On 13 October, 2020, in an extraordinary meeting, the Council of Ministers in Cyprus handed down a decision to cancel the Citizenship by Investment Program. For the sake of clarity, the Cyprus Investment Programme (CIP), as it’s officially referred to, has been cancelled, and not simply suspended, as some media have incorrectly reported.
The official press release states the date of cancellation of the Citizenship by Investment Program to be the 1 November, 2020, meaning CIP applications can be submitted up to 31 October 2020. It is unclear at this stage whether or not an extension will be granted, or exceptions made for investors who can provide a valid property purchase contract, duly stamped and submitted to the relevant Land Registry.
The decision to cancel the CIP was largely in response to an Al Jazeera exposé which publicly aired on 12 October, 2020, revealing procedural deficiencies and abuse by applicants. In a statement posted on Twitter, the office of Cypriot President Nicos Anastasiades said the proposal to cancel the CIP was put forward in response to weaknesses in the scheme that could be exploited.
The cancellation of the CIP comes at an unfortunate time where Cyprus economy is in dire need of the much needed foreign investment that is generated by investors seeking Cypriot citizenship. In 2020 many conditions of the CIP were modified in order to reach compliance levels on par with current anti-money laundering legislation. At the same time, instances of revocation of citizenship were clarified in the revised law, and the first cases of revocation were initiated after an investigation showed applications were filed under false pretenses.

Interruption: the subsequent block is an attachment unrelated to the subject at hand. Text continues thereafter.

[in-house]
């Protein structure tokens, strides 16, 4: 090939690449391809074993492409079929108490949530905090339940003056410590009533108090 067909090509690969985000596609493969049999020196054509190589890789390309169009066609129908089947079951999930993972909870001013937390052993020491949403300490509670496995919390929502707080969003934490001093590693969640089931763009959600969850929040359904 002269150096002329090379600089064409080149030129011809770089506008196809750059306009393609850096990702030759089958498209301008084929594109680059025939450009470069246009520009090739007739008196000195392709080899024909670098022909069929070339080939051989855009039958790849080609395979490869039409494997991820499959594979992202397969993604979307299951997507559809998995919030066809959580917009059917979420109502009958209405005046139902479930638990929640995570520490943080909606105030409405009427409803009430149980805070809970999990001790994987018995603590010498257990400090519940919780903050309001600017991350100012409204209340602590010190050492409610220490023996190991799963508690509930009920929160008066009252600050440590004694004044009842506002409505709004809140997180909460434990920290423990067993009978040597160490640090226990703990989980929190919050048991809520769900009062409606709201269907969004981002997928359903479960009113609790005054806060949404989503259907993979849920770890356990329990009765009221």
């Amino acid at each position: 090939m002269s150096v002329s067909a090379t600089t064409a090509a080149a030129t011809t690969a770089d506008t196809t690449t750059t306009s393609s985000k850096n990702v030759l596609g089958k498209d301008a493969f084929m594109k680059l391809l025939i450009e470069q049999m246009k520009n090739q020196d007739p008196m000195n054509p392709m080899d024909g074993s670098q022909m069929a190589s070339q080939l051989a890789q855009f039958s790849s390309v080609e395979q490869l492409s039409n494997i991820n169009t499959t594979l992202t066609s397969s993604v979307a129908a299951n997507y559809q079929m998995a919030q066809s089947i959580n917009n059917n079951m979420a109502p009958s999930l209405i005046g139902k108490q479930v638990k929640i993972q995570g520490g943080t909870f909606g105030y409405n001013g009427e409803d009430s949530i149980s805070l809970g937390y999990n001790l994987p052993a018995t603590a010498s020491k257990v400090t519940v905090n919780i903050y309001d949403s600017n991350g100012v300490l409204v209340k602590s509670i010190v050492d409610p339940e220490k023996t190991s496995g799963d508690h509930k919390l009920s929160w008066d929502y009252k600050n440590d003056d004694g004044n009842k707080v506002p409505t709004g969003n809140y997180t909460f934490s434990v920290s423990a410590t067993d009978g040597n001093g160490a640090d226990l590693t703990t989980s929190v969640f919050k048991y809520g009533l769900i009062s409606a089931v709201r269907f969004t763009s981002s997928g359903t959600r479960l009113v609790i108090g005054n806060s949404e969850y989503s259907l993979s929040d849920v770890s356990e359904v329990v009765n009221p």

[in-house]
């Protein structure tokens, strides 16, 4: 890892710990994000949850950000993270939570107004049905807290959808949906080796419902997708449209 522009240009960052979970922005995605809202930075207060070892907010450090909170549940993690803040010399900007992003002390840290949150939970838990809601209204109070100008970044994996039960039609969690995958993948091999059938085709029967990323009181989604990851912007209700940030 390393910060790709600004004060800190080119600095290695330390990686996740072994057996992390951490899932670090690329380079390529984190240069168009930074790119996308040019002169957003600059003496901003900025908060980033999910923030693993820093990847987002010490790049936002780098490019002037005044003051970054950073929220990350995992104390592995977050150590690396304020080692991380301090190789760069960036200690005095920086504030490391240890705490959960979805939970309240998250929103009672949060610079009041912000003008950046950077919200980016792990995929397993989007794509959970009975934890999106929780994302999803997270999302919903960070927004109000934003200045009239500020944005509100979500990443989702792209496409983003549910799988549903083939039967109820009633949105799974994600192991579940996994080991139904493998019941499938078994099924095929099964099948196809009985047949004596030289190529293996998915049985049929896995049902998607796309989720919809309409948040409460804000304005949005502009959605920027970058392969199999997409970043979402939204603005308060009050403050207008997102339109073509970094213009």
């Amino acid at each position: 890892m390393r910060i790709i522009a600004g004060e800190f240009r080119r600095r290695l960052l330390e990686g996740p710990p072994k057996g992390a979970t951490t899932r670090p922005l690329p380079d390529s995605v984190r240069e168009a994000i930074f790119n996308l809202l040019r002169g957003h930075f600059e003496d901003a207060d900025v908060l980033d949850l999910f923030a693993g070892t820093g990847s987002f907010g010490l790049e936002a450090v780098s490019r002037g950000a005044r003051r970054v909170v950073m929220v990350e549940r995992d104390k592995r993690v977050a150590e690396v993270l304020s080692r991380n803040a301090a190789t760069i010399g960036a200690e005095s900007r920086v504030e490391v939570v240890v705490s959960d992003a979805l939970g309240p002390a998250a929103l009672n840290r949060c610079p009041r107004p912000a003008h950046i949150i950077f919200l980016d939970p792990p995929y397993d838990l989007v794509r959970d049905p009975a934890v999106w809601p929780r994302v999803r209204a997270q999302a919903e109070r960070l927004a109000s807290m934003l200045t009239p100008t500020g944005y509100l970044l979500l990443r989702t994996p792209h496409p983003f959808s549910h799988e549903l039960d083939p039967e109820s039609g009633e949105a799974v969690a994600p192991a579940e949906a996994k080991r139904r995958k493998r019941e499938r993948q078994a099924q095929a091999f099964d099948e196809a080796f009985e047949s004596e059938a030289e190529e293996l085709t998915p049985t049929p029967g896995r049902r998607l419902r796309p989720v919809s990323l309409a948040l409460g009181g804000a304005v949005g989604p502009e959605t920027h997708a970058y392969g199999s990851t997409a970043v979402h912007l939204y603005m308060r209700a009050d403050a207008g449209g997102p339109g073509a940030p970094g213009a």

The CIP, which has been in operation in its current form since 2013, allowed foreign individuals to invest €2 to €2.5mln in Cyprus in exchange for citizenship, raising a reported €8bln to sustain the country’s economy, especially during a difficult period following the 2013 banking crisis.
Unfortunately the CIP fell victim to the same abuses witnessed in most citizenship by investment jurisdictions, namely Malta, the Caribbean, Bulgaria, and even recently in the UK where in 2018 the British government announced the UK’s “tier 1 investor” visa scheme would be suspended over corruption concerns, only for the suspension to be dropped less than a week later.
It is possible that at some future point in time a new CIP will be introduced in Cyprus, considering the dependence the overall economy has to such a widely successful FDI program as the CIP has been since its introduction in 2013. Many business leaders are already speculating that the Cyprus government will take the next few months to reflect, and draft a comprehensive, transparent, and viable CIP that can be introduced to foreign investors, learning from the mistakes of the past. A similar occurrence has been observed in other countries with citizenship by investment programs, both within the EU and outside.
C. Savva & Associates Ltd is the Cyprus leader in Investor Immigration services, focusing on the Cyprus Permanent Residency permit and the Greek Permanent Residency (Golden Visa), serving as Trusted Advisor to HNWIs, entrepreneurs and their families and some of the largest multinational companies, investment firms, family offices, legal, real estate and private banking firms worldwide.
For further information please contact Mr Charles Savva at email@example.com